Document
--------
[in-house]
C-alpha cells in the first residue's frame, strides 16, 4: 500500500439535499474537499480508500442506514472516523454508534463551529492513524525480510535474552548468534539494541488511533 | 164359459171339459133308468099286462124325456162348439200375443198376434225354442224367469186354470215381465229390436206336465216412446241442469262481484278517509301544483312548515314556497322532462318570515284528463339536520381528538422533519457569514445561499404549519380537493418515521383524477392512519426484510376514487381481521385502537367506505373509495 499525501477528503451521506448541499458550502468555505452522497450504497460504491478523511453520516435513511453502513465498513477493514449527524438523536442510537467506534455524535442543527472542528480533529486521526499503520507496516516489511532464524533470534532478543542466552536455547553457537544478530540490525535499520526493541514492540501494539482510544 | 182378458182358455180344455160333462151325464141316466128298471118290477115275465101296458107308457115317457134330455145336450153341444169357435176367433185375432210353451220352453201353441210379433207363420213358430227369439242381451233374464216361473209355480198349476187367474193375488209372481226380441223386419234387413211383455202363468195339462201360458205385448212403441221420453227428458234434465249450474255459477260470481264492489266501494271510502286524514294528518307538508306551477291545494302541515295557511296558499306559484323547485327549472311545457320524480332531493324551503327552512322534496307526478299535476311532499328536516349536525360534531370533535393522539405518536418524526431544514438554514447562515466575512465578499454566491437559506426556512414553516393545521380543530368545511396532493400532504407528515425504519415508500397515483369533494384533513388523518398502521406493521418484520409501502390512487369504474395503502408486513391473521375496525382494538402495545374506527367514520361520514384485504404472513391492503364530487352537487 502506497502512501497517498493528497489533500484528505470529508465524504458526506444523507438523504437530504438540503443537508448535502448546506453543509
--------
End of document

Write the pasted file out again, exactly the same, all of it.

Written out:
[in-house]
C-alpha cells in the first residue's frame, strides 16, 4: 500500500439535499474537499480508500442506514472516523454508534463551529492513524525480510535474552548468534539494541488511533 | 164359459171339459133308468099286462124325456162348439200375443198376434225354442224367469186354470215381465229390436206336465216412446241442469262481484278517509301544483312548515314556497322532462318570515284528463339536520381528538422533519457569514445561499404549519380537493418515521383524477392512519426484510376514487381481521385502537367506505373509495 499525501477528503451521506448541499458550502468555505452522497450504497460504491478523511453520516435513511453502513465498513477493514449527524438523536442510537467506534455524535442543527472542528480533529486521526499503520507496516516489511532464524533470534532478543542466552536455547553457537544478530540490525535499520526493541514492540501494539482510544 | 182378458182358455180344455160333462151325464141316466128298471118290477115275465101296458107308457115317457134330455145336450153341444169357435176367433185375432210353451220352453201353441210379433207363420213358430227369439242381451233374464216361473209355480198349476187367474193375488209372481226380441223386419234387413211383455202363468195339462201360458205385448212403441221420453227428458234434465249450474255459477260470481264492489266501494271510502286524514294528518307538508306551477291545494302541515295557511296558499306559484323547485327549472311545457320524480332531493324551503327552512322534496307526478299535476311532499328536516349536525360534531370533535393522539405518536418524526431544514438554514447562515466575512465578499454566491437559506426556512414553516393545521380543530368545511396532493400532504407528515425504519415508500397515483369533494384533513388523518398502521406493521418484520409501502390512487369504474395503502408486513391473521375496525382494538402495545374506527367514520361520514384485504404472513391492503364530487352537487 502506497502512501497517498493528497489533500484528505470529508465524504458526506444523507438523504437530504438540503443537508448535502448546506453543509